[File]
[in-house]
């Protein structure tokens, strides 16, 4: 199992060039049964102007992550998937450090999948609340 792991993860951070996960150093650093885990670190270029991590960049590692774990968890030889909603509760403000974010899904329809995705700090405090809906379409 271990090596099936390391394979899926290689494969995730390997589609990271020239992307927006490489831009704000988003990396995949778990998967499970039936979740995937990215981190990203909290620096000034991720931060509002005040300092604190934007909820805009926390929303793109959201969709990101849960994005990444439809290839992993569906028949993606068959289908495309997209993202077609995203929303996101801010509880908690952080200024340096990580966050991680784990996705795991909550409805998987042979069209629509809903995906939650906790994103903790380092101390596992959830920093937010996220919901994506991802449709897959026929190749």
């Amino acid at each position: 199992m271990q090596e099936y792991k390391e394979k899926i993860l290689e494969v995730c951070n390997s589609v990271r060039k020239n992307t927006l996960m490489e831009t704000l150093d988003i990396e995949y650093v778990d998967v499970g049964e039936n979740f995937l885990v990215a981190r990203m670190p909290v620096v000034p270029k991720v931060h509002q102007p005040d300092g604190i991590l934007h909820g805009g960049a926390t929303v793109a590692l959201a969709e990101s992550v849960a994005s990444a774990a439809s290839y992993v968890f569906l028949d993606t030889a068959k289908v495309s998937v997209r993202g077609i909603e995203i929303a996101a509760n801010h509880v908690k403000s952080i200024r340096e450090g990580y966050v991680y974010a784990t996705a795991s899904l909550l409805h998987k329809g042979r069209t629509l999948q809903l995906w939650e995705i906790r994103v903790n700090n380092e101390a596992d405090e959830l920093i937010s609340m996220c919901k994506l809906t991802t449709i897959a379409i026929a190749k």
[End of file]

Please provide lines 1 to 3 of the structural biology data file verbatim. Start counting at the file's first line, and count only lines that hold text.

[in-house]
């Protein structure tokens, strides 16, 4: 199992060039049964102007992550998937450090999948609340 792991993860951070996960150093650093885990670190270029991590960049590692774990968890030889909603509760403000974010899904329809995705700090405090809906379409 271990090596099936390391394979899926290689494969995730390997589609990271020239992307927006490489831009704000988003990396995949778990998967499970039936979740995937990215981190990203909290620096000034991720931060509002005040300092604190934007909820805009926390929303793109959201969709990101849960994005990444439809290839992993569906028949993606068959289908495309997209993202077609995203929303996101801010509880908690952080200024340096990580966050991680784990996705795991909550409805998987042979069209629509809903995906939650906790994103903790380092101390596992959830920093937010996220919901994506991802449709897959026929190749």
């Amino acid at each position: 199992m271990q090596e099936y792991k390391e394979k899926i993860l290689e494969v995730c951070n390997s589609v990271r060039k020239n992307t927006l996960m490489e831009t704000l150093d988003i990396e995949y650093v778990d998967v499970g049964e039936n979740f995937l885990v990215a981190r990203m670190p909290v620096v000034p270029k991720v931060h509002q102007p005040d300092g604190i991590l934007h909820g805009g960049a926390t929303v793109a590692l959201a969709e990101s992550v849960a994005s990444a774990a439809s290839y992993v968890f569906l028949d993606t030889a068959k289908v495309s998937v997209r993202g077609i909603e995203i929303a996101a509760n801010h509880v908690k403000s952080i200024r340096e450090g990580y966050v991680y974010a784990t996705a795991s899904l909550l409805h998987k329809g042979r069209t629509l999948q809903l995906w939650e995705i906790r994103v903790n700090n380092e101390a596992d405090e959830l920093i937010s609340m996220c919901k994506l809906t991802t449709i897959a379409i026929a190749k």